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American torture: From the CIA to Guantanamo

On April 3, when the Senate Intelligence Committee votes on whether to declassify its report on the CIA’s post-9/11 torture practices, the members of the committee should keep in mind that torture is happening even today, on President Obama’s watch, at Guantánamo Bay.

Earlier this month, a team of lawyers for two hunger-striking detainees at Guantánamo Bay commenced legal proceedings challenging recent force-feeding practices there as a variation on a form of torture colloquially known as “the water cure.” The water cure dates back to the Spanish Inquisition and was used by the Imperial Japanese Army against U.S. and allied prisoners of war during World War II.  It is formally called “pumping,” and is inflicted by forcing copious amounts of water down the victim’s throat, which causes the stomach and intestines to stretch and convulse, resulting in some of the most intense pain that visceral tissues can experience.

{mosads}At Guantánamo Bay, military doctors and nurses have medicalized the water cure.  They are now using excessively thick nasogastric feeding tubes to force as much as two-thirds of a gallon of fluid into hunger-striking detainees in as little as 20 minutes, twice each day, while they are tightly strapped to a specially-made restraint chair.   If a detainee vomits during the process—which is common—it starts all over again. Adding humiliation to the ordeal, the doctors frequently give the detainee a laxative, which can cause him to defecate during the process—after which he may be held in the restraint chair for as long as two hours, sitting in his own filth. One detainee has even reported that often, when he is brought back to his cell, the guards lay him on his stomach and cause him to vomit by pressing forcefully on his back.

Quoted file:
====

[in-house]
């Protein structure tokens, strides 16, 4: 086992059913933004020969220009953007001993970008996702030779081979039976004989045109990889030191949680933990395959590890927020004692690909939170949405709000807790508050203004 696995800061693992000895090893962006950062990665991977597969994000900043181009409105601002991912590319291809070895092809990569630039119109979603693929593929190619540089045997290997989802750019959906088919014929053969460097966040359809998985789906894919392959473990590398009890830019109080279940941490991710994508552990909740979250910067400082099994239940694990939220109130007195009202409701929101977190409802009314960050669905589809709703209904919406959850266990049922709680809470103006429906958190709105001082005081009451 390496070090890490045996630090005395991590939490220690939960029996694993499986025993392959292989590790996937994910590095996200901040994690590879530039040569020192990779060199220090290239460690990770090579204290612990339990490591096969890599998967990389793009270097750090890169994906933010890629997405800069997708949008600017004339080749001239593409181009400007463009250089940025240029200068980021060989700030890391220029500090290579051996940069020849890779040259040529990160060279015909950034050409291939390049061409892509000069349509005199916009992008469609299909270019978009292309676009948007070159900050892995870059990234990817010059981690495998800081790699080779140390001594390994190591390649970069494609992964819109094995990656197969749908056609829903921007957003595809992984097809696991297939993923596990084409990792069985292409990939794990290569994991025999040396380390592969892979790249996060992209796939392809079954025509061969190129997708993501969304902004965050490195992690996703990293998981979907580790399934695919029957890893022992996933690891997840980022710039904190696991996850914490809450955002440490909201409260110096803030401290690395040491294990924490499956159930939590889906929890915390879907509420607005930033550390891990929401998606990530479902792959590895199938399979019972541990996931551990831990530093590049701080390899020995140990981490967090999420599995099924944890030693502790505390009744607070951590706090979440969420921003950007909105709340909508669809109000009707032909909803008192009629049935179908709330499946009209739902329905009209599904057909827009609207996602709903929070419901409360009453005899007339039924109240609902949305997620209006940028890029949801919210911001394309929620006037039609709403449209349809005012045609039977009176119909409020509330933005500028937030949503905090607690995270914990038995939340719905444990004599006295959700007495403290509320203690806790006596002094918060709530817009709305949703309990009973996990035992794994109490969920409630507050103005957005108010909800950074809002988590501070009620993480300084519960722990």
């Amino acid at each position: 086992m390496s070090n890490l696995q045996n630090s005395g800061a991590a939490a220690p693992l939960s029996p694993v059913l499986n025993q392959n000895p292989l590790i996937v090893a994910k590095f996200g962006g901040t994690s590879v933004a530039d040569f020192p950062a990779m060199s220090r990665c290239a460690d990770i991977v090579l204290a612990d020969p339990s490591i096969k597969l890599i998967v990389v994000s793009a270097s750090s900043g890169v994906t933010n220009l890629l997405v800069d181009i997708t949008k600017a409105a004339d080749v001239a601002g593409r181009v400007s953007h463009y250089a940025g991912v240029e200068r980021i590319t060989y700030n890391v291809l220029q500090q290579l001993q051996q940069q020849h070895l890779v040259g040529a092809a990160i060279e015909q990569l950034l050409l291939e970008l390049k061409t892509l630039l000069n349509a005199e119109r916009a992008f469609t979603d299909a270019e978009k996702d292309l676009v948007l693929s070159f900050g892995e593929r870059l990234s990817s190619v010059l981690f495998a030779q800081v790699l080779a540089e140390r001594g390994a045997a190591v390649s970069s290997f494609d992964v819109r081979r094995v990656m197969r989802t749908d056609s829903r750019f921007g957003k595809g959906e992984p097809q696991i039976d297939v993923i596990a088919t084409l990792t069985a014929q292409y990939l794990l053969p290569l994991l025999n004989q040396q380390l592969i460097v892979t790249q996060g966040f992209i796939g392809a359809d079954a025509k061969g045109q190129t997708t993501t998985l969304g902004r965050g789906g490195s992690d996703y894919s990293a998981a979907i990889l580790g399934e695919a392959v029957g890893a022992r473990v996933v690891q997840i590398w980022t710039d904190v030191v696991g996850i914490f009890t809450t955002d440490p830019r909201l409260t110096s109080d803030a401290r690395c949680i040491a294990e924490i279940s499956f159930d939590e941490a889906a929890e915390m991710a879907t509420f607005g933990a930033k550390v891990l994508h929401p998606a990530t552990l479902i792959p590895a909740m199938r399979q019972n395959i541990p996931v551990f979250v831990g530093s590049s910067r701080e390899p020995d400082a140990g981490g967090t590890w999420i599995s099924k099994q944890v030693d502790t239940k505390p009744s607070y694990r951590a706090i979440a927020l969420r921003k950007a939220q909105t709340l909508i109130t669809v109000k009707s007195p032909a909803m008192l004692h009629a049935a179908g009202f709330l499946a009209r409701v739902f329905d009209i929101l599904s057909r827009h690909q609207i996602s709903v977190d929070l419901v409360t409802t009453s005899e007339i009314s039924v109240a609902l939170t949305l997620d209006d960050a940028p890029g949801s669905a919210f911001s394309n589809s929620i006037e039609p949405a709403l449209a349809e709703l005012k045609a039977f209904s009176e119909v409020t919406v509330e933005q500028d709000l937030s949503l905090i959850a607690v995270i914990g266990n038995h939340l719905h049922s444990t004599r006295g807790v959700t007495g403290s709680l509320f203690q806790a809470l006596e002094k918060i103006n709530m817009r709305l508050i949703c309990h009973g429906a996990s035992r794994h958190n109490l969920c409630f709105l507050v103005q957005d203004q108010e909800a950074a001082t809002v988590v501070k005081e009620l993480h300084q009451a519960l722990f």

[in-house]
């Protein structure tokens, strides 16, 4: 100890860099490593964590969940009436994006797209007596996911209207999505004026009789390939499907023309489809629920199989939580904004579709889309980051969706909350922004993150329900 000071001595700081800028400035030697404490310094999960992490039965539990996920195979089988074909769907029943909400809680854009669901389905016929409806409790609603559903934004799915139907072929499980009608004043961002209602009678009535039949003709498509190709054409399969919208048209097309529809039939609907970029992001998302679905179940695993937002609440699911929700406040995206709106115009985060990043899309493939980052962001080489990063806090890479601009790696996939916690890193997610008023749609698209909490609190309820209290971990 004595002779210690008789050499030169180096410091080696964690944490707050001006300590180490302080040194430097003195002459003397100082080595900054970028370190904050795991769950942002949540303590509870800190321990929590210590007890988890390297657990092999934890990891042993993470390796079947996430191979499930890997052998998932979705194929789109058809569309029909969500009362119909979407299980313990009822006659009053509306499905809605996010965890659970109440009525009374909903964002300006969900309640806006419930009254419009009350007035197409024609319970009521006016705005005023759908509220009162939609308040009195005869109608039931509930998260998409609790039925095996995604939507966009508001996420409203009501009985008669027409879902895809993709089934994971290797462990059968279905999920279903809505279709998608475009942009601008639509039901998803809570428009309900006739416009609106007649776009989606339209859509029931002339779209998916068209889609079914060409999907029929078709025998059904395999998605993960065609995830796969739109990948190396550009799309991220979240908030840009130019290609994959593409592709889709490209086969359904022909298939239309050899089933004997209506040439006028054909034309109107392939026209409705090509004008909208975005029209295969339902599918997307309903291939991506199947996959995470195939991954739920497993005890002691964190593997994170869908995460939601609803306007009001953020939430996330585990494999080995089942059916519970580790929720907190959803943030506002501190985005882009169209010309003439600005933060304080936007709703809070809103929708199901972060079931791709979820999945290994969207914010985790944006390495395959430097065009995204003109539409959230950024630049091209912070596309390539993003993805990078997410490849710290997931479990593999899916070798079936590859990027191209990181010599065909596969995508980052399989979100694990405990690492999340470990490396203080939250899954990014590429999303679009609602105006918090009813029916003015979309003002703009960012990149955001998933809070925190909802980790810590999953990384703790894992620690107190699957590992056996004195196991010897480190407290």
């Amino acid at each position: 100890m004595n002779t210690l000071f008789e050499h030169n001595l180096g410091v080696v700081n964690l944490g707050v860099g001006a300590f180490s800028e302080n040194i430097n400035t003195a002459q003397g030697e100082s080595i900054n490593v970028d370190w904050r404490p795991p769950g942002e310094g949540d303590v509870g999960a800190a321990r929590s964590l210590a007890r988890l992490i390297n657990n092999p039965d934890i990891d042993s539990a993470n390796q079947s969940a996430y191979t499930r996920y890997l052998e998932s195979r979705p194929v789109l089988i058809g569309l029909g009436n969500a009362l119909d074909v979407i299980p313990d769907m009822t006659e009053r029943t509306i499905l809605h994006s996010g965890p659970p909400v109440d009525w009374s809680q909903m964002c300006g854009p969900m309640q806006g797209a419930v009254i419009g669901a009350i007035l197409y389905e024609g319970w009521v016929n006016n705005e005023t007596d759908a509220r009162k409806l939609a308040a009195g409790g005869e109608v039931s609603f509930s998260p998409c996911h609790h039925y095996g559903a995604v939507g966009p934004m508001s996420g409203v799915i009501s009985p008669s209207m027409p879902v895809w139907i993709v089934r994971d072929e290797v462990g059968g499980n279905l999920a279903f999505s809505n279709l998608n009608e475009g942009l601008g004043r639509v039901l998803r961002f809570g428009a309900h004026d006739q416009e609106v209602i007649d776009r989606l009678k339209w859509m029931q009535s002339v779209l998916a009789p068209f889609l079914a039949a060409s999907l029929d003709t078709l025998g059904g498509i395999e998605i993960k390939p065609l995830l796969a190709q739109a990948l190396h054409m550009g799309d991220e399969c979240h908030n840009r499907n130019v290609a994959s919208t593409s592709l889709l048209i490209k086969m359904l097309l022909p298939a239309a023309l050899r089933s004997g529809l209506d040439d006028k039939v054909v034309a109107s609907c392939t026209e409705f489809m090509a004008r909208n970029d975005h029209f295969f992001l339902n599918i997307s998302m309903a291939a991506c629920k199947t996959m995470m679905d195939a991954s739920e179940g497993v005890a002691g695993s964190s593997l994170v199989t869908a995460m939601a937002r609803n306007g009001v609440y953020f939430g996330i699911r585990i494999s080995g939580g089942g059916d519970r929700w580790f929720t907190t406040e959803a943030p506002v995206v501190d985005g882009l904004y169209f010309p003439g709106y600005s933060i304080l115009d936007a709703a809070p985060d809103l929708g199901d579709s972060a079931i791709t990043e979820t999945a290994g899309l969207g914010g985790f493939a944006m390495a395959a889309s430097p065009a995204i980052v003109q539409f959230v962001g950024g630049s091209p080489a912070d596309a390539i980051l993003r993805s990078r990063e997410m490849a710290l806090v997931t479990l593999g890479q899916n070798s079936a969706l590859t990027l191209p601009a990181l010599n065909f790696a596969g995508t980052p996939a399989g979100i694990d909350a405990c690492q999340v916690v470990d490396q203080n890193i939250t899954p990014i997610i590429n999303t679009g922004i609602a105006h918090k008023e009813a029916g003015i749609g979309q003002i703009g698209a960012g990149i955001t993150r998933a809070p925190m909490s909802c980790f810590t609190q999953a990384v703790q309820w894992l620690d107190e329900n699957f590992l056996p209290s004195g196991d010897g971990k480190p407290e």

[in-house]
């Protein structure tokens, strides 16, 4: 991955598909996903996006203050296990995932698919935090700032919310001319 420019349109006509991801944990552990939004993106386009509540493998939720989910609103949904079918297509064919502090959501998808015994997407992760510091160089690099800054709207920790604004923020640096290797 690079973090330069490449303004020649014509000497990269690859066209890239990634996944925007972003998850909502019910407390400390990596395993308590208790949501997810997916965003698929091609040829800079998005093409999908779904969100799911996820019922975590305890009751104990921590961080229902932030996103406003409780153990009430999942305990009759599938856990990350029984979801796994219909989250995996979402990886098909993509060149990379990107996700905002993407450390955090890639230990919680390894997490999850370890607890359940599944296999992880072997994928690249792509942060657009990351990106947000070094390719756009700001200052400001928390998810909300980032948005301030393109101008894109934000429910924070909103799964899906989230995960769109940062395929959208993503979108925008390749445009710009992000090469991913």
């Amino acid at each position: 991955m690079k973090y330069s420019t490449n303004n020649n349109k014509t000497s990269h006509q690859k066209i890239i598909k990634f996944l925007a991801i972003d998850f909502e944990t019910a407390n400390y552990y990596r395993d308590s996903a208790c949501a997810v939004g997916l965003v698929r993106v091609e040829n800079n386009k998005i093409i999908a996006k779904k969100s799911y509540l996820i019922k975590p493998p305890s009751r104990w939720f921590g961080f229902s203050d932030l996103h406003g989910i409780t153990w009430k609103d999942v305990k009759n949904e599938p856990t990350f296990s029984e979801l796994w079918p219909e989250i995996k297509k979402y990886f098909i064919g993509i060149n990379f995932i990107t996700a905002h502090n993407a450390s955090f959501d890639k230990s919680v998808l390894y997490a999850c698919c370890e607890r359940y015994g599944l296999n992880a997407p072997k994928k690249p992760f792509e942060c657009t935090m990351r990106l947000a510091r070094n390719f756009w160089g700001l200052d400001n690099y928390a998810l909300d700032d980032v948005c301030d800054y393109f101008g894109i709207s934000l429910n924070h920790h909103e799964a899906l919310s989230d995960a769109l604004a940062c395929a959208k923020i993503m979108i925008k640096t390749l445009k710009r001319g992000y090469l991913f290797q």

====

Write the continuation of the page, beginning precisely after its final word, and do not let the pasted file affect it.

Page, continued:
Pumping is not the same as waterboarding—pouring water through a cloth placed over the victim’s mouth—which is formally called “choking” and prevents breathing.  Some people, like President George W. Bush’s former speechwriter Marc Thiessen, insist that waterboarding does not rise to the level of torture.  But even Thiessen admits (in his 2009 book Courting Disaster) that techniques like pumping and the subsequent application of force to cause vomiting—descriptions of which feature prominently in the archives of the 1946 Tokyo War Crimes Trial—are “clearly torture.”

Adding further suffering to the process at Guantánamo Bay, feeding tubes are routinely withdrawn after each force-feeding and reinserted for the next feeding—twice daily—instead of being left in place for a month or more at a time, which is the customary medical practice for long-term nasogastric tube feeding. This is not only unnecessarily painful, it increases the risk that force-fed fluids will be misdirected into the lungs and aspirated.

Previously, all of the written protocols governing force-feeding at Guantánamo Bay were publicly available.  In December 2013, however, the Department of Defense revised the Guantánamo Bay force-feeding protocols and is now withholding from public view large portions of the protocols, including those pertaining to the quantity and speed of force-feeding.  Just as the CIA has been resisting public disclosure of its torture practices after the 9/11 terrorist attacks—evidently going so far as to hack the computers of staff for the Senate Intelligence Committee—the Department of Defense is now resisting public disclosure of abusive force-feeding practices at Guantánamo Bay.

Last week, Sen. Dianne Feinstein (D-=Calif.), who heads the Senate Intelligence Committee, told Agence France-Presse that “I think it’s very important” to declassify portions of the committee’s report on the CIA’s post-9/11 torture practices so that these brutal techniques “will never happen again.”   But they are happening again right now at Guantánamo Bay—which exemplifies why the committee should vote to declassify.

By openly addressing instances of torture in America’s recent history, we can help to prevent their recurrence at places like Guantánamo Bay.  As France’s President Francois Hollande has said in seeking to shed light on instances of brutality by French soldiers during the Algerian War of 1954-1962:  “The truth does not damage.  It repairs.”

Eisenberg is an attorney in Oakland, California who is working with the non-profit Reprieve US on the Guantanamo Bay force-feeding litigation. Kadidal is senior managing attorney representing detainees for the Guantanamo Project at the Center for Constitutional Rights.


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